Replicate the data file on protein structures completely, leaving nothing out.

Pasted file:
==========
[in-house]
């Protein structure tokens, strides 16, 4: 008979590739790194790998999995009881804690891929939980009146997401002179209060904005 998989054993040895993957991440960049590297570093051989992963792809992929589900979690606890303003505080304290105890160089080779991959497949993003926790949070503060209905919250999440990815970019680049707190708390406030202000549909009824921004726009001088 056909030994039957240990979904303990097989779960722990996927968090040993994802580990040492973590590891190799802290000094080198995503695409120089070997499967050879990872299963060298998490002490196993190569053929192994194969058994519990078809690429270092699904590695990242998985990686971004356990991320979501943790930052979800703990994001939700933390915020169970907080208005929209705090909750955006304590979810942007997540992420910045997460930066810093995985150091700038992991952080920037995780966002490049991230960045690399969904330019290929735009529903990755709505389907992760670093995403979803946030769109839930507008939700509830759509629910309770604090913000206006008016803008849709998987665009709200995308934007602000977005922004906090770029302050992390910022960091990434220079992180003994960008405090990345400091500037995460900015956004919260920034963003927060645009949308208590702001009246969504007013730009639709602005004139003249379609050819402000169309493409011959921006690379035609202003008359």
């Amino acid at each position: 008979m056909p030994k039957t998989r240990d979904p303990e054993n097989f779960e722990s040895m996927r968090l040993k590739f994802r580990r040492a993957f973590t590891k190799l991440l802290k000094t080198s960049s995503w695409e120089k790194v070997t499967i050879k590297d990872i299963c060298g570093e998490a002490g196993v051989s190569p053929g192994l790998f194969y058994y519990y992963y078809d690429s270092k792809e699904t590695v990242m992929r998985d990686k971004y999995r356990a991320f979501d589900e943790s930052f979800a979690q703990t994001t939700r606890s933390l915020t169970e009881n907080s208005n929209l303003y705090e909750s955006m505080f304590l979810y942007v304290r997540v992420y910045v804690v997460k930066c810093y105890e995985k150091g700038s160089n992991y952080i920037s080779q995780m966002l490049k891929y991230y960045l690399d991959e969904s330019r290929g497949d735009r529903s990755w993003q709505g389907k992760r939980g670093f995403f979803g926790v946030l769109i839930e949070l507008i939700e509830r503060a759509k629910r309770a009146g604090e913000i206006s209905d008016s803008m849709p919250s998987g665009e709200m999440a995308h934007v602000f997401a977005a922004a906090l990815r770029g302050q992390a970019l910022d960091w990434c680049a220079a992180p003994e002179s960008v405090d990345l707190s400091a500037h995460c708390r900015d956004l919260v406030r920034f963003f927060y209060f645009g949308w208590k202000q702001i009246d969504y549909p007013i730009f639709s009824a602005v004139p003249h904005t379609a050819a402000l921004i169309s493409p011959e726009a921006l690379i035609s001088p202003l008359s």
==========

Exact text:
[in-house]
């Protein structure tokens, strides 16, 4: 008979590739790194790998999995009881804690891929939980009146997401002179209060904005 998989054993040895993957991440960049590297570093051989992963792809992929589900979690606890303003505080304290105890160089080779991959497949993003926790949070503060209905919250999440990815970019680049707190708390406030202000549909009824921004726009001088 056909030994039957240990979904303990097989779960722990996927968090040993994802580990040492973590590891190799802290000094080198995503695409120089070997499967050879990872299963060298998490002490196993190569053929192994194969058994519990078809690429270092699904590695990242998985990686971004356990991320979501943790930052979800703990994001939700933390915020169970907080208005929209705090909750955006304590979810942007997540992420910045997460930066810093995985150091700038992991952080920037995780966002490049991230960045690399969904330019290929735009529903990755709505389907992760670093995403979803946030769109839930507008939700509830759509629910309770604090913000206006008016803008849709998987665009709200995308934007602000977005922004906090770029302050992390910022960091990434220079992180003994960008405090990345400091500037995460900015956004919260920034963003927060645009949308208590702001009246969504007013730009639709602005004139003249379609050819402000169309493409011959921006690379035609202003008359």
């Amino acid at each position: 008979m056909p030994k039957t998989r240990d979904p303990e054993n097989f779960e722990s040895m996927r968090l040993k590739f994802r580990r040492a993957f973590t590891k190799l991440l802290k000094t080198s960049s995503w695409e120089k790194v070997t499967i050879k590297d990872i299963c060298g570093e998490a002490g196993v051989s190569p053929g192994l790998f194969y058994y519990y992963y078809d690429s270092k792809e699904t590695v990242m992929r998985d990686k971004y999995r356990a991320f979501d589900e943790s930052f979800a979690q703990t994001t939700r606890s933390l915020t169970e009881n907080s208005n929209l303003y705090e909750s955006m505080f304590l979810y942007v304290r997540v992420y910045v804690v997460k930066c810093y105890e995985k150091g700038s160089n992991y952080i920037s080779q995780m966002l490049k891929y991230y960045l690399d991959e969904s330019r290929g497949d735009r529903s990755w993003q709505g389907k992760r939980g670093f995403f979803g926790v946030l769109i839930e949070l507008i939700e509830r503060a759509k629910r309770a009146g604090e913000i206006s209905d008016s803008m849709p919250s998987g665009e709200m999440a995308h934007v602000f997401a977005a922004a906090l990815r770029g302050q992390a970019l910022d960091w990434c680049a220079a992180p003994e002179s960008v405090d990345l707190s400091a500037h995460c708390r900015d956004l919260v406030r920034f963003f927060y209060f645009g949308w208590k202000q702001i009246d969504y549909p007013i730009f639709s009824a602005v004139p003249h904005t379609a050819a402000l921004i169309s493409p011959e726009a921006l690379i035609s001088p202003l008359s």